Next Time, Let’s Teach Social Justice in an Effective Way

January 29, 2010

Source: The Jewish Daily Forward


In an opinion piece in The Forward, Rabbi Jill Jacobs, the rabbi-in-residence of Jewish Funds for Justice, outlines five principles that can guide Jewish educators toward more effective social justice education programs.


Implementing the following principles, social justice education can help students to find meaning in Jewish wisdom and practice, to build community among themselves and to gain the skills for a lifelong engagement in creating a better world.

  1. Clarify our broader goals. Done well, Jewish social justice education should create individuals and institutions for whom responsibility to the world is a central and integrated part of their Jewish lives, and who act publicly as Jews. This work should also lead directly to positive change in the world. Instead, we sometimes use social justice as a tool for engaging unaffiliated Jews, or we look for service opportunities that correspond to our own needs, rather than to the needs of the target community.
  2. Integrate social justice into the life of the institution. Too often, service or tzedakah experiences stand apart from the curriculum of a school, or from the life of the synagogue. As a result, students internalize the idea that social justice is an optional extra. Instead, we can connect the social justice work to other parts of the curriculum, and highlight the connections between social justice work and ritual practice.
  3. Take text and history seriously. This means engaging in a dialogue between Jewish texts and contemporary issues, in which we bring each to bear on our understanding of the other. Rather than choose a few quotes that support the work that we are doing, we should dive deeply into Jewish civil law discussions about housing, poverty, worker-employer relations and other issues. We should not be afraid to deal with texts that seem difficult or even offensive, but should bring these texts into conversation with our experiences. This means allowing texts to challenge our assumptions about what we have seen or experienced, and also allowing our experiences to challenge our readings of the texts.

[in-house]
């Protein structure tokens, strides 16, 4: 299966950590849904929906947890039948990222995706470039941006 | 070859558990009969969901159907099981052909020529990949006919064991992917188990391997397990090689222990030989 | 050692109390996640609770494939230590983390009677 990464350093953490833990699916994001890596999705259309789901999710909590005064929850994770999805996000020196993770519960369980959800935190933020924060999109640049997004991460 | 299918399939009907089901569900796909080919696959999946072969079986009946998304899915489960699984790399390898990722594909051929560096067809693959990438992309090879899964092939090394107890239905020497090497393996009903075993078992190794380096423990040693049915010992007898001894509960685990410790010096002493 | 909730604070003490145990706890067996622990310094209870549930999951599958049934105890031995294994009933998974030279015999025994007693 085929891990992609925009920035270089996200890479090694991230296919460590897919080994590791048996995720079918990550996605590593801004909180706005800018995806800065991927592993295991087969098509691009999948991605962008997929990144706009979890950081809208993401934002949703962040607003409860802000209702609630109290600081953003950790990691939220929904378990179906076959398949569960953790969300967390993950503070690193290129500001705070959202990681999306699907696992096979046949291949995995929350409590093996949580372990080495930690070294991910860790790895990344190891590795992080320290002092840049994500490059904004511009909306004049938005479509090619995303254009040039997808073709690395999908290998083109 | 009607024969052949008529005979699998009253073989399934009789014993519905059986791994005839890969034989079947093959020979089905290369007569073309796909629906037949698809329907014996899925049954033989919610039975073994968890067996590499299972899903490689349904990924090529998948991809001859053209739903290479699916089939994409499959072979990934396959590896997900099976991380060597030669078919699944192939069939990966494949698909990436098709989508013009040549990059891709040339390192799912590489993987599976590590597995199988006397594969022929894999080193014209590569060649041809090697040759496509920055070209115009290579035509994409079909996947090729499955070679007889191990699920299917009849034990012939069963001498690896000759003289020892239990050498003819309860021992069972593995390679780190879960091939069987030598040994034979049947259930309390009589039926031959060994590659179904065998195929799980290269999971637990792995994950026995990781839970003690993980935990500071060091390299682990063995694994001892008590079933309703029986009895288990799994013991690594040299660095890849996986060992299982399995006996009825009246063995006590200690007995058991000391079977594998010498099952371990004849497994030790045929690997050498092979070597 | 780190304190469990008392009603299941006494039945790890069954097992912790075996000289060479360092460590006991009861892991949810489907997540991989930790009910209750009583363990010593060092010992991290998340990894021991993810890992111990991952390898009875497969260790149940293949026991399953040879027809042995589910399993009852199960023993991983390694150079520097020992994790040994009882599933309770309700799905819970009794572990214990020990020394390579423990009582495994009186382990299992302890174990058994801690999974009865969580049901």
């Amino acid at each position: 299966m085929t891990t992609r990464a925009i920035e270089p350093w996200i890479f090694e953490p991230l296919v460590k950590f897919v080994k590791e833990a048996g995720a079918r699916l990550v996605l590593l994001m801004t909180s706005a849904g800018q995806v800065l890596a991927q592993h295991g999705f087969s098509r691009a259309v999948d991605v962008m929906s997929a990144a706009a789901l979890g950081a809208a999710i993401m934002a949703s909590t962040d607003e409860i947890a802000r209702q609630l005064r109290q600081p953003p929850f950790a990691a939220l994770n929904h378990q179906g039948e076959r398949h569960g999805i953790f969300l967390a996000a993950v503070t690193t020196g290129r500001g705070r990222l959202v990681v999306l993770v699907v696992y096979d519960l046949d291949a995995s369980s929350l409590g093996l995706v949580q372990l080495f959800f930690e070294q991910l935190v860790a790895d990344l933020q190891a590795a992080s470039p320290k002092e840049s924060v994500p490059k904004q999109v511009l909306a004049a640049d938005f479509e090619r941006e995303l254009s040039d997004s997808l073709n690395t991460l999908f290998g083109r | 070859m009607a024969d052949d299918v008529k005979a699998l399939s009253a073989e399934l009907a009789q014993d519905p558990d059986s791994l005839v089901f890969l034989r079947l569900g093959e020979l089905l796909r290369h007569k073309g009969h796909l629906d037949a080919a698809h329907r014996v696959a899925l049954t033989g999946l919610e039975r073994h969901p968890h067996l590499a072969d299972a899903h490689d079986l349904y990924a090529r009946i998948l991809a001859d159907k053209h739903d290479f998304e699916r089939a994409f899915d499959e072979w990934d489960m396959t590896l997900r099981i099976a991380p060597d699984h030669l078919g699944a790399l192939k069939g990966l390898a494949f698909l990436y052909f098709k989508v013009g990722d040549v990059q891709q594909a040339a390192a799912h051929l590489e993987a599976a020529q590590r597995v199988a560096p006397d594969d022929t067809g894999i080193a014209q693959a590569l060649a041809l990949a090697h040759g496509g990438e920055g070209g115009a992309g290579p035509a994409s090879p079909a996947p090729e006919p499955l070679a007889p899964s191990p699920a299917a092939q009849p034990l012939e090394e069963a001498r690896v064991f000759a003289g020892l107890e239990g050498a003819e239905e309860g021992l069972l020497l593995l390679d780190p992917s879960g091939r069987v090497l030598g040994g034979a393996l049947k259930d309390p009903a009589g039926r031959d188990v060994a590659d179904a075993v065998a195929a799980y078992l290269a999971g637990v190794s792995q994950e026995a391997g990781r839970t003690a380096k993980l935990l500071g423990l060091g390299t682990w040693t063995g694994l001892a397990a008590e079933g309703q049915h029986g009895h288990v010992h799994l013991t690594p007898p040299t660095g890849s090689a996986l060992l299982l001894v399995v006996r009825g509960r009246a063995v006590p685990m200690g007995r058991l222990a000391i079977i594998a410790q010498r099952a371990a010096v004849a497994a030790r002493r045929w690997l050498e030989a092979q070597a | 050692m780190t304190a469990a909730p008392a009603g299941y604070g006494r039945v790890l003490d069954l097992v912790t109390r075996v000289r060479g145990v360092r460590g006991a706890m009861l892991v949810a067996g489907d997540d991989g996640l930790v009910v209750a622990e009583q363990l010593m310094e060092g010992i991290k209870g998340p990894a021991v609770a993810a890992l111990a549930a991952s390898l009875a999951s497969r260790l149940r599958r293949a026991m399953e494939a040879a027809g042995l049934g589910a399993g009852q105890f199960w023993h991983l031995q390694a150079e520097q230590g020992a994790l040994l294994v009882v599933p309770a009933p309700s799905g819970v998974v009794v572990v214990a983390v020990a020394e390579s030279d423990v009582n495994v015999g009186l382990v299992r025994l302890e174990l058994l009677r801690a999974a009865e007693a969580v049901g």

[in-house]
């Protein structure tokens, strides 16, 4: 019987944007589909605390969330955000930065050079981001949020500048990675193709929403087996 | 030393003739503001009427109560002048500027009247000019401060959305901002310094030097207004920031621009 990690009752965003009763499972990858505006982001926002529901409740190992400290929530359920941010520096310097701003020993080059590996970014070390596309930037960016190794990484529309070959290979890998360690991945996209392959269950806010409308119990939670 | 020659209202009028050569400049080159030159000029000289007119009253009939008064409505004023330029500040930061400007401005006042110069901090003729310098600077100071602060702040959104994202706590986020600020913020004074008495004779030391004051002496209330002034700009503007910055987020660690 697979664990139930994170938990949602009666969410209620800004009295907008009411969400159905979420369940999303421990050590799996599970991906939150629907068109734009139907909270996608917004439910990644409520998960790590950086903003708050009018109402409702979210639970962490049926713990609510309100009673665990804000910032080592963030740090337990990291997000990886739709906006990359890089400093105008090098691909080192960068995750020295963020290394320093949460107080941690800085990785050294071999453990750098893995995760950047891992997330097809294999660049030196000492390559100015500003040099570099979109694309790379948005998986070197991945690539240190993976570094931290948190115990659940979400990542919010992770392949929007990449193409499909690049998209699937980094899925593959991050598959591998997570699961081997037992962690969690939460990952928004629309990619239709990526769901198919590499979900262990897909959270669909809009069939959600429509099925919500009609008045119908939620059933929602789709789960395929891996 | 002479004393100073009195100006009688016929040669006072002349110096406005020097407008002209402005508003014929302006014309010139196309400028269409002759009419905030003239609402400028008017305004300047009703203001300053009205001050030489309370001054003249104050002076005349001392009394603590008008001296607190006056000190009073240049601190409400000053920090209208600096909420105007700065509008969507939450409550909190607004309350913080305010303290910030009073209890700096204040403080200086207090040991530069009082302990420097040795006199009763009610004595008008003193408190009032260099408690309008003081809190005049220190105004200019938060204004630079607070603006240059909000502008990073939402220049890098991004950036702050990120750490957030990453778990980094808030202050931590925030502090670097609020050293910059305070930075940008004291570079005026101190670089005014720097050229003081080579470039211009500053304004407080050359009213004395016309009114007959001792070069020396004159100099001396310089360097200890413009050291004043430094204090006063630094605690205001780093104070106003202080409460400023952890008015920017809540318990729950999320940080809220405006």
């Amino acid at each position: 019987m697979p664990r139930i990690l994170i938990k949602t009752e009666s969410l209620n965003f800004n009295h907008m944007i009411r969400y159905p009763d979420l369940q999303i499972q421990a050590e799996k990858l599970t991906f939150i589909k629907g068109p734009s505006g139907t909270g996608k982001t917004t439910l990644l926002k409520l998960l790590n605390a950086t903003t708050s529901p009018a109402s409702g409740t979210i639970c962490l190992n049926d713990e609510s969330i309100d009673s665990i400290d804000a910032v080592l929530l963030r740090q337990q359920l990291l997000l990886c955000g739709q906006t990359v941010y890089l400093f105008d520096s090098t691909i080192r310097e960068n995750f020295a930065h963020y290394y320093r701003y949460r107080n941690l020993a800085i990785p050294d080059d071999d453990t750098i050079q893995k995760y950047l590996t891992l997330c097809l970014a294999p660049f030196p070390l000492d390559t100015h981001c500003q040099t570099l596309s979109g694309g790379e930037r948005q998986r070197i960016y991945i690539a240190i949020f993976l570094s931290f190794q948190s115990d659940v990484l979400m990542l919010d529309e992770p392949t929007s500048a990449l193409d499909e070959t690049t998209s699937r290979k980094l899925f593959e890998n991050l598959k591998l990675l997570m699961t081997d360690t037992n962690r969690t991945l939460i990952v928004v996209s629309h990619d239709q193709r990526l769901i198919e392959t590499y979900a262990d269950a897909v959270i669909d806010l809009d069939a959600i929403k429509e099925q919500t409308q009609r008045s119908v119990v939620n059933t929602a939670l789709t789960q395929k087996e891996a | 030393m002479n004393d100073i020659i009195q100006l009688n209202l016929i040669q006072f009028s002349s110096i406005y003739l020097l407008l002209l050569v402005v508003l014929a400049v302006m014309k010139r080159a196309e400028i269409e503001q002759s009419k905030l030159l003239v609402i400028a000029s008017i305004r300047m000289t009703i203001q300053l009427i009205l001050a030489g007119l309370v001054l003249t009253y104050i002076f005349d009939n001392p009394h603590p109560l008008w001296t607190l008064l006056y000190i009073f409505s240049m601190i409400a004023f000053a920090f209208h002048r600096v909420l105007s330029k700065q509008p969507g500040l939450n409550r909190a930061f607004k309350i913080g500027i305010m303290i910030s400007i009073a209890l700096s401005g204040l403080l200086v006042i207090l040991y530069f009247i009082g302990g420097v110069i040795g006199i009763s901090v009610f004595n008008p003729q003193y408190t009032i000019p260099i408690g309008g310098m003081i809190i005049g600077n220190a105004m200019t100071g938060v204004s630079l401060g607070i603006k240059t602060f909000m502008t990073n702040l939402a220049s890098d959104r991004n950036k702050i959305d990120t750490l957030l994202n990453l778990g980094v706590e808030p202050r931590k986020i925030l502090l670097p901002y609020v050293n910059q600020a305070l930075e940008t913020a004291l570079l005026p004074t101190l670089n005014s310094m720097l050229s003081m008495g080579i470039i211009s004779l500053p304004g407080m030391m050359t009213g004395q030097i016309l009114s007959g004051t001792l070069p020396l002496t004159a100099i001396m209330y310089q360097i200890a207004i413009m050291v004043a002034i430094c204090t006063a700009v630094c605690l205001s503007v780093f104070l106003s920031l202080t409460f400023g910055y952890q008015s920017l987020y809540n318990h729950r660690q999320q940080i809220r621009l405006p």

4. Equalize the encounter. In their social justice work, participants should learn directly from local leaders and community members who are making change in their own communities. This approach breaks down the paradigm in which wealthier communities encounter lower-income communities only as victims and recipients.
  5. Tackle big issues and big solutions. In the course of service work, ask, “What is the source of this problem, and how can we solve it?” We should make learning about the causes of hunger, homelessness and other issues an essential part of the curriculum. While encouraging students to participate in direct service work, we should also explore means of creating long-term change through advocacy, organizing and community development.
Updated: Feb. 04, 2010